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The BBC has discovered documents that detail a so-called graduated response program for detecting illegal downloads done by customers of major UK ISPs and sending alert messages to them.  The program is called the Voluntary Copyright Alert Programme (Vcap).  It was negotiated between the UK’s four major ISPs (BT, Sky, Virgin Media, and TalkTalk) and trade associations for the music and film industries, and it is expected to launch sometime next year.

Vcap is a much watered-down version of measures defined in the Digital Economy Act of 2012, in that it calls only for repeated “educational” messages to be sent to ISP subscribers and for no punitive measures such as suspension or termination of their accounts.

In general, graduated response programs work like this: copyright owners engage network monitoring firms to monitor ISPs’ networks for infringing behavior.  Monitoring firms use a range of technologies, including fingerprinting to automatically recognize content that users are downloading.  If they find evidence of illegal behavior, they report it to a central authority, which passes the information to the relevant ISP, typically including the IP address of the user’s device.  The ISP determines the identity of the targeted subscriber and takes some action, which depends on the details of the program.

In some cases (as in France and South Korea), the central authority is empowered to force the ISP to take punitive action; in other cases (as in the United States’ Copyright Alert System (CAS) as well as Vcap), ISPs take action voluntarily.

Assuming that Vcap launches on schedule, we could soon have data points about the effectiveness of various types of programs for monitoring ISP subscribers’ illegal downloading behaviors.  The most important question to answer is whether truly punitive measures really make a difference in deterring online copyright infringement, or whether purely “educational” measures are enough to do the job. Currently there are graduated response programs in South Korea, New Zealand, Taiwan, and France that have punitive components, as well as one in Ireland (with Eircom, the country’s largest ISP) that is considered non-punitive.

Is America’s CAS punitive or educational?  That’s a good question.  CAS has been called a “six strikes” system (as opposed to other countries’ “three strikes”), because it defines six levels of alerts that ISPs must generate, although ISPs are intended to take “mitigation measures” against their subscribers starting at the fifth “strike.”  What are these mitigation measures?  It’s largely unclear.  The CAS’s rules are ambiguous and leave quite a bit of wiggle room for each participating ISP to define its own actions.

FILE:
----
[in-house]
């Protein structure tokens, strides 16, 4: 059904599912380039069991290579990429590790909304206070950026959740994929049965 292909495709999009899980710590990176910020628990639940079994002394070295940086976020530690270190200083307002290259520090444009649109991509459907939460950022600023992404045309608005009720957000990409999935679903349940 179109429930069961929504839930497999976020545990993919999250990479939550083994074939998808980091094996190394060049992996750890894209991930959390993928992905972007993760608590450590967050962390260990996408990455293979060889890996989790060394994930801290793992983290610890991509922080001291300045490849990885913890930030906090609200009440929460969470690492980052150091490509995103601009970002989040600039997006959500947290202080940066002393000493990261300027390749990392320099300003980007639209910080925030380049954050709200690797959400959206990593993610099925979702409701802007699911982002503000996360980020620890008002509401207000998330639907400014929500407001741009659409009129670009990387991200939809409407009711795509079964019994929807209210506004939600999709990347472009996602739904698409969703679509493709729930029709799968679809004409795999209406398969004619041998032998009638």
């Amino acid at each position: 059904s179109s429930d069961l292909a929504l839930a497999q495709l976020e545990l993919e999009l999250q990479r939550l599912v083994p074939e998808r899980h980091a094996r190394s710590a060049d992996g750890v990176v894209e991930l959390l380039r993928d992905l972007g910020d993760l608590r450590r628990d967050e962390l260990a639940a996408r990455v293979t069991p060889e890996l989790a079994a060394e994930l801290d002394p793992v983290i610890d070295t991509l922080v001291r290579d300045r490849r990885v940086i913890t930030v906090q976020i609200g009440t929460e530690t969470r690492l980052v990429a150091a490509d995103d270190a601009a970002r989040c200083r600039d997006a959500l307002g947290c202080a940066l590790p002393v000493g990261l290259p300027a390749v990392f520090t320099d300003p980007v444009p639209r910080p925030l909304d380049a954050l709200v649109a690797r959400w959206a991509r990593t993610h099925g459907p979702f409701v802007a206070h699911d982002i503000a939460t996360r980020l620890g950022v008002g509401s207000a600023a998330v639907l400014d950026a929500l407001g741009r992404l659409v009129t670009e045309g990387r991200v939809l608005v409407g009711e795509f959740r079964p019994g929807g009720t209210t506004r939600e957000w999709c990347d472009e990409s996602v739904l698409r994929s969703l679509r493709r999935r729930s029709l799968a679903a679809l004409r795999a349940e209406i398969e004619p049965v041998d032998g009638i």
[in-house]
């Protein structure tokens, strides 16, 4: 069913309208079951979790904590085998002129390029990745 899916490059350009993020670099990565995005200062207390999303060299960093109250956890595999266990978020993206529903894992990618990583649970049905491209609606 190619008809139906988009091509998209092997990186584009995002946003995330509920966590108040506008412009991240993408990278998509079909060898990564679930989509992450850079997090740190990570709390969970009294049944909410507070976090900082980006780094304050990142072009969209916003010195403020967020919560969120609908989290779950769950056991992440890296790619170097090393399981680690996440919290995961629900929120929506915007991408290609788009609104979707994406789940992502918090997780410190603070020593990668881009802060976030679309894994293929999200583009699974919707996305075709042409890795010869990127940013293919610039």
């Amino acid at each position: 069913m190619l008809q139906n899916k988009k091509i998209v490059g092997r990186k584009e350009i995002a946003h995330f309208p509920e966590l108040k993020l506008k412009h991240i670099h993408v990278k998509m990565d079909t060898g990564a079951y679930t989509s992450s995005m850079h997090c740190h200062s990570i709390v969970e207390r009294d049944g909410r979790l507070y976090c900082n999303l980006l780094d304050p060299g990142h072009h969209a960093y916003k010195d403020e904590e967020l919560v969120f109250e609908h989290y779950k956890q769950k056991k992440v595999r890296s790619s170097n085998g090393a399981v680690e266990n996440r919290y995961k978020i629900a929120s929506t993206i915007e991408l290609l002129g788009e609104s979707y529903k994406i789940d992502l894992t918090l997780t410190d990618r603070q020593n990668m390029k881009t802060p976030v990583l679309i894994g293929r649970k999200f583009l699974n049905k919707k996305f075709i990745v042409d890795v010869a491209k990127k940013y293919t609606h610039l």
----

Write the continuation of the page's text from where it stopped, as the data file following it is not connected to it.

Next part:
Instead, you have to look at the policies of each of the five ISPs to find details about any punitive measures they may take — information that is often ambiguous or nonexistent.  For example:

  • AT&T: its online documentation contains no specifics at all about mitigation measures.
  • Cablevision (Optimum Online): its policy is ambiguous, stating that it “may temporarily suspend your Internet access for a set period of time, or until you contact Optimum.”  Other language in Cablevision’s policy suggests that the temporary suspension period is 24 hours.
  • Comcast (Xfinity): Comcast’s written policy is also ambiguous, saying only that it will continue to post alert messages until the subscriber “resolve[s] the matter” and that it will never terminate an account.
  • Time Warner Cable: also ambiguous but suggesting nothing on the order of suspension or termination, or bandwidth throttling.  It states that “The range of actions may include redirection to a landing page for a period or until you contact Time Warner Cable.”
  • Verizon: Verizon’s policy is the only one with much specificity.  On the fifth alert, Verizon throttles the user’s Internet speed to 256kbps — equivalent to a bottom-of-the-line residential DSL connection in the US — for a period of two days after a 14-day advance warning.  At the sixth alert, it throttles bandwidth for three days.

In other words, the so-called mitigation measures are not very punitive at all, not even at their worst — at least not compared to these penalties in other countries:

  • France: up to ISP account suspension for up to one year and fines of up to €1500 (US $2000), although the fate of the HADOPI system in France is currently under legal review.
  • New Zealand: account suspension of up to six months and fines of up to NZ $15,000 (US $13,000).
  • South Korea: account suspension of up to six months.
  • Taiwan: suspension or termination of accounts, although the fate of Taiwan’s graduated response program is also in doubt.

[Major hat tip to Thomas Dillon's graduatedresponse.org blog for much of this information.]